Project Eternity Interview

Website Project Serenity has an interview with Obsidian CEO Feargus Urquhart about the ongoing Project Eternity Kickstarter campaign, which, as of this posting, has raised $1,886,077. The interview tackles a variety of subjects going from Obsidian's plans for tutorials and game difficulty, to cut scenes, the game's reactivity and more. You can find the first part here and the second here, and of course, we also have our customary snippet:
Nick K: (When it comes to the stretch goals, I imagine if you hit over 2 million you'll push them even further. Do you think it may impact the release date?)

Feargus Urquhart: (As we have more funding, it will probably take more time to make the game. But it's not a ratio. It's not like, if we get twice the money, it'll take twice the time; because we will put more people on the project. But the time will be a bit squishier. We want to be careful that we are very serious about the money that we get and spend it wisely. We don't want to go the other way and have twice the team if we have twice the money either.)


Nick K: (And that team-based tactics would help you succeed on the whole. So while you might be able to get through it otherwise, the tactics would help.)

Feargus Urquhart: (Yes, it does. Absolutely. I so enjoyed the Infinity Engine games because when I came upon a big battle, I knew it would be a challenge. I wasn't just going to roll through it. I had to really think about it. I may get killed a few times. It's kind of a puzzle. I need to approach it a certain way. So I can take care of the casters a certain way, and I put blockers in front of my casters while they cast certain kind of buffs. Things like that. So I figure out the right way to win, orchestrating it myself, and I find that really rewarding.)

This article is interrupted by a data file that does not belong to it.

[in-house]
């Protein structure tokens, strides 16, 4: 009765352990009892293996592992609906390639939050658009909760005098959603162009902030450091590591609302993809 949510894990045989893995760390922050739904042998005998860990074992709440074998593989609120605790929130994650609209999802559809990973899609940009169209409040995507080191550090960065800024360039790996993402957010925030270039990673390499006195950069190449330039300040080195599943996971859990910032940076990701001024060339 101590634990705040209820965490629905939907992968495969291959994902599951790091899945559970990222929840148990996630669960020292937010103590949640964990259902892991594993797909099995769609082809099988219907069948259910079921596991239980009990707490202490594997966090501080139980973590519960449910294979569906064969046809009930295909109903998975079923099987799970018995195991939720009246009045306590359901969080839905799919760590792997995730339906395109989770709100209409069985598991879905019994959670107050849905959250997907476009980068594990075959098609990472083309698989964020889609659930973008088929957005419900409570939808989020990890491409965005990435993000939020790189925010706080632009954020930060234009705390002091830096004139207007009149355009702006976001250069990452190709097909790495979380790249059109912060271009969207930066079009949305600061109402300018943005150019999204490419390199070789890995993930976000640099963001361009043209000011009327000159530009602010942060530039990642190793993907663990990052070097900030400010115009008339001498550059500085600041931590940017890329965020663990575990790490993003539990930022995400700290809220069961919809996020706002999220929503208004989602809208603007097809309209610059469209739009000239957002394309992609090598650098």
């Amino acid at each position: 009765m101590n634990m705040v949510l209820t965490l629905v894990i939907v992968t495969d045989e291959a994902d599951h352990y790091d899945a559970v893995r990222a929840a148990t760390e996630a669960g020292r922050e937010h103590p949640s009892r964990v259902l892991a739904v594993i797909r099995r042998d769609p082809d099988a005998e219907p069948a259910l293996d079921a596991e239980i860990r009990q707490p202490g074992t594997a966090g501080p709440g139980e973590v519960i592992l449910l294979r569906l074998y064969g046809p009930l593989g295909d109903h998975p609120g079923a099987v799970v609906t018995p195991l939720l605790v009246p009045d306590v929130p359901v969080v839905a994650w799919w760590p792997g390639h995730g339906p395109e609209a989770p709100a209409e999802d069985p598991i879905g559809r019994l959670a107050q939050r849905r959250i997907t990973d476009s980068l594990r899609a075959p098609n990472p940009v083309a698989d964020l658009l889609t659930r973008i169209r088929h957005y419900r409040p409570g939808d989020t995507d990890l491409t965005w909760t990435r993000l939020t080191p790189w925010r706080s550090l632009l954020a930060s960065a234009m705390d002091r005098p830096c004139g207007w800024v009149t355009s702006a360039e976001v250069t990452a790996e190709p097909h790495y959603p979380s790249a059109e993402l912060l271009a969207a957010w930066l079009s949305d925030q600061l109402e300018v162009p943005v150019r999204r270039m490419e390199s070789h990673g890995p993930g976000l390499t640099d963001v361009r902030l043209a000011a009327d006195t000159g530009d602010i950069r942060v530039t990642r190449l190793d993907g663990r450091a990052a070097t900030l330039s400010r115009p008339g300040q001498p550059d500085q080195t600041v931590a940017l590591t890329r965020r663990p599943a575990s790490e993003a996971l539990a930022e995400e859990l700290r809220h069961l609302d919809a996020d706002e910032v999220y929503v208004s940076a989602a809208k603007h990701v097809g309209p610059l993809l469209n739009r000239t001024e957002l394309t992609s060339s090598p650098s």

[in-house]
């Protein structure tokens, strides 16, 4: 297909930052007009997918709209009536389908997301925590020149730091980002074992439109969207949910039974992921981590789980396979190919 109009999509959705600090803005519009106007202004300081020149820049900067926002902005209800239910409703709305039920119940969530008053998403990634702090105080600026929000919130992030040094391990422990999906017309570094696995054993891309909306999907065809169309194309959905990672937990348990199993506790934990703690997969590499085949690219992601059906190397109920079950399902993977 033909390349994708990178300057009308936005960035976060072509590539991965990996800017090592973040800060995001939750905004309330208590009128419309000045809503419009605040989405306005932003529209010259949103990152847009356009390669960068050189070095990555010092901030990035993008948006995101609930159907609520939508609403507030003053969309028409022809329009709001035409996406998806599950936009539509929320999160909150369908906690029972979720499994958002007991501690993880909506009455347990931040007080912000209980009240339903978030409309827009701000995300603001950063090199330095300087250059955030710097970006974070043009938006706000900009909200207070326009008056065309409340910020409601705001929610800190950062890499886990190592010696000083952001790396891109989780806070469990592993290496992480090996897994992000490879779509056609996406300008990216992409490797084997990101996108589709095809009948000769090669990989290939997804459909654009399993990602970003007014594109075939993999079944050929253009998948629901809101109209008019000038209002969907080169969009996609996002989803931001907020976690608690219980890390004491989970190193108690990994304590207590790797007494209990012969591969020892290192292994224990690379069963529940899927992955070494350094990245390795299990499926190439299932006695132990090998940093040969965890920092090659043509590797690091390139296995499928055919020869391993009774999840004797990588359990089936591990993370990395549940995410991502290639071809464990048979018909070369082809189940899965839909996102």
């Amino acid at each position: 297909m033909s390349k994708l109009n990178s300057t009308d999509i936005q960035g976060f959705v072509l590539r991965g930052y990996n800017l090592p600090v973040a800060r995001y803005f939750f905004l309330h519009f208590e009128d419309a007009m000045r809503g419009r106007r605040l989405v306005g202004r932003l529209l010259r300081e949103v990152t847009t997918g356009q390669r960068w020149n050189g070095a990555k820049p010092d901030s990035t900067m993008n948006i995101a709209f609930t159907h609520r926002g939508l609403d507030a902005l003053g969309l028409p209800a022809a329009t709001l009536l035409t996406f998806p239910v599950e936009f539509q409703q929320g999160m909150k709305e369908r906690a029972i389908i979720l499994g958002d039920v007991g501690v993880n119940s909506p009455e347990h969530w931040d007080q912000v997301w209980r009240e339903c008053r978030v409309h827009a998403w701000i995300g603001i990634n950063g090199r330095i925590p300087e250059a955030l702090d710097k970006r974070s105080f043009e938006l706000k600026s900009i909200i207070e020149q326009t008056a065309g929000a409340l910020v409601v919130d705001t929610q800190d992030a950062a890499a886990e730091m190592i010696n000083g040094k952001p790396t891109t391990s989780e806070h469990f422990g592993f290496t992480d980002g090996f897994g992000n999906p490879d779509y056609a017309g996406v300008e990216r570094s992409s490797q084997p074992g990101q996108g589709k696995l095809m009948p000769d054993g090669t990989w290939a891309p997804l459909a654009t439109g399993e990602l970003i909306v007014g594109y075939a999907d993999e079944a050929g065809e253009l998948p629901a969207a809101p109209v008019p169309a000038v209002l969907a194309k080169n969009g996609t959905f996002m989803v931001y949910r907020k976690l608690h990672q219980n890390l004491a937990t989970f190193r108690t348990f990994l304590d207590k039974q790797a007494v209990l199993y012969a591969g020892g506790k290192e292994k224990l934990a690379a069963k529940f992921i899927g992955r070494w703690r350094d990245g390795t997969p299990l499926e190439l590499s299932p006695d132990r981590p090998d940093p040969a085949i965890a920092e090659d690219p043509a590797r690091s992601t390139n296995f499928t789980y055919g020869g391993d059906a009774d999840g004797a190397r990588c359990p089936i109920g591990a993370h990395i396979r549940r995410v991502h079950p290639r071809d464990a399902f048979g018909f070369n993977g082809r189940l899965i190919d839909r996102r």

Nick K: (So speaking of difficulties, are you planning on different game modes?)

Feargus Urquhart: (That's a good question. We generally do put different levels of difficulty in our game. I think a great example is what Josh Sawyer did in New Vegas. You can still have easy, normal and hard, but what he put into New Vegas was this thing called Hard Core mode which changed the rules. You could play normal but still put it on Hard Core mode which required you to eat and drink. So it made the game harder, but not in the normal way a difficulty level usually does. It doesn't decrease damage or increase armor, or something that is numbers based, he came up with this mode that actually challenged you. Even back with the Infinity Engine games, it was the same sort of thing. Neverwinter Nights as well. How the rules changed as you went up in difficulty level, it wasn't straight damage multiplication, or stuff like that, there was other aspects to it. So we're probably going to tackle it the same way.)

Thanks to sesobebo for bringing it to our attention.